Saturday, February 20, 2021

IL-16 Joe Page Bridge over Illinois River at Hardin, IL

(Bridge Hunter, includes construction photos; no Historic Bridges; John Weeks IIISatellite)

Built in 1931 and rebuilt in 2004.

It is rare in Illinois for a lift bridge to carry a road instead of a railroad. According to John Weeks, the daily traffic count in 2005 was 2,800. Even though that is low, that is high enough that the lift span would normally be down. This is the southern most bridge on the Illinois River. I scanned the river downstream from this bride and I did not see any docking facilities. Thus all of the barge traffic of the Illinois Waterway would pass under this bridge. So this lift span probably sees the most lifts in the state.

Street View

"Many sources state that this is the longest bridge [2,150'] in Illinois, and the lift span of 308 foot 9 inches is the longest lift span in the world. While there may be some category of bridge where it is (or was) the longest in the world, both the Arthur Kill and Cape Cod Canal bridges have longer lift spans at 558 feet and 544 feet long, respectively....One of the challenging parts of the construction was replacing the lift cables and pulleys. This required that the bridge remain in the down position for 23 days in August and September of 2003. Barge traffic continued to flow by using tow boats to hand barges off under the lowered lift span of the bridge." [John Weeks]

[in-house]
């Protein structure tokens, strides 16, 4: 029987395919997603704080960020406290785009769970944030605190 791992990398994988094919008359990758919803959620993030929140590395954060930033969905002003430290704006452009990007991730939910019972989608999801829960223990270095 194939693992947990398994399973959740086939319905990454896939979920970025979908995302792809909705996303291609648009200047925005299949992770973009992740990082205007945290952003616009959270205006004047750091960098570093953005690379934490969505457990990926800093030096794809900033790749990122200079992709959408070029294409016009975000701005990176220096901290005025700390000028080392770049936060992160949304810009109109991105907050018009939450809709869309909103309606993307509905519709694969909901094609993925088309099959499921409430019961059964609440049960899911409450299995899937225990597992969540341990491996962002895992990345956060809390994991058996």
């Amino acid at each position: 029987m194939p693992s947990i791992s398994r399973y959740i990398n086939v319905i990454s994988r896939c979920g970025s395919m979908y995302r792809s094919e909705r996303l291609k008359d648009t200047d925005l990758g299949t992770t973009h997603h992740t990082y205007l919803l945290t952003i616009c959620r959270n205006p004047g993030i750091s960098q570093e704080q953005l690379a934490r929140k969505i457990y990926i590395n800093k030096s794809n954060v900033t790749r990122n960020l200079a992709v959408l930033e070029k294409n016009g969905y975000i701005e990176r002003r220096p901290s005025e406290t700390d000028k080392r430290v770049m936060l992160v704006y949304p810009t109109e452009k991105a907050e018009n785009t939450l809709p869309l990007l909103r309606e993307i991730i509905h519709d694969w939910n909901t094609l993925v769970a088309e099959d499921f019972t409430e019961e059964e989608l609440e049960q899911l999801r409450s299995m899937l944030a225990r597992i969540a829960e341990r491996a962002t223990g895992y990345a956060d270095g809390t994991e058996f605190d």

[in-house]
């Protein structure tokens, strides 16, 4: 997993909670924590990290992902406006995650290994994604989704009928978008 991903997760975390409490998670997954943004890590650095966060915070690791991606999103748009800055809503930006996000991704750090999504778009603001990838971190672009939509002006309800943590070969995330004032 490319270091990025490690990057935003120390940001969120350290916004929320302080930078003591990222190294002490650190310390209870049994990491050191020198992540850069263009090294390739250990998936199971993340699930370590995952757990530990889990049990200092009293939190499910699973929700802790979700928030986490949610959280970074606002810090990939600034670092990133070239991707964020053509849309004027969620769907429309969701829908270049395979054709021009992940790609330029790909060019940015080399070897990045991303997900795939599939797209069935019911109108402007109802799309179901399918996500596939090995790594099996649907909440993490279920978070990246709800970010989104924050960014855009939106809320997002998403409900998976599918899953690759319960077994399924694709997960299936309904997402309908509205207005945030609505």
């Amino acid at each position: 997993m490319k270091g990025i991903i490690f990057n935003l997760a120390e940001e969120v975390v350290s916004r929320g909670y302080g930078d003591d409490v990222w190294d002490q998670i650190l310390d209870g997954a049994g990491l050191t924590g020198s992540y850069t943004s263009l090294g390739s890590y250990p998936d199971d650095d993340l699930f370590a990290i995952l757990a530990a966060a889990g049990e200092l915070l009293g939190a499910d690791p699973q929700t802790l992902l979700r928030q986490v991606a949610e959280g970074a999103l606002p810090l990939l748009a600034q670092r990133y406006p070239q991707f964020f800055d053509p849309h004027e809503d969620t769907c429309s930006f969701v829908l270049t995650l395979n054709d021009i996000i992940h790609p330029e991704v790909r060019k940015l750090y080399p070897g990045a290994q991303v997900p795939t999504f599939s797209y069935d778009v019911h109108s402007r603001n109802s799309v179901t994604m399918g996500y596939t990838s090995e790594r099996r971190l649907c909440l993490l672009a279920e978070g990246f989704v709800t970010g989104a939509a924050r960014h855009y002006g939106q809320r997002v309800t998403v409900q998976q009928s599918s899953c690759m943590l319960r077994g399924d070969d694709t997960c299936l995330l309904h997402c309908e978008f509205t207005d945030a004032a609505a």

Kathy Martin posted, cropped
Joe Page bridge in Hardin Illinois

In terms of it being the longest bridge, I had noticed that there are some spans over trees on the east side. This is another example of the importance of bridging the flood plain as well as the channel. (This tow shows how a tanker barge is larger than a normal barge.)

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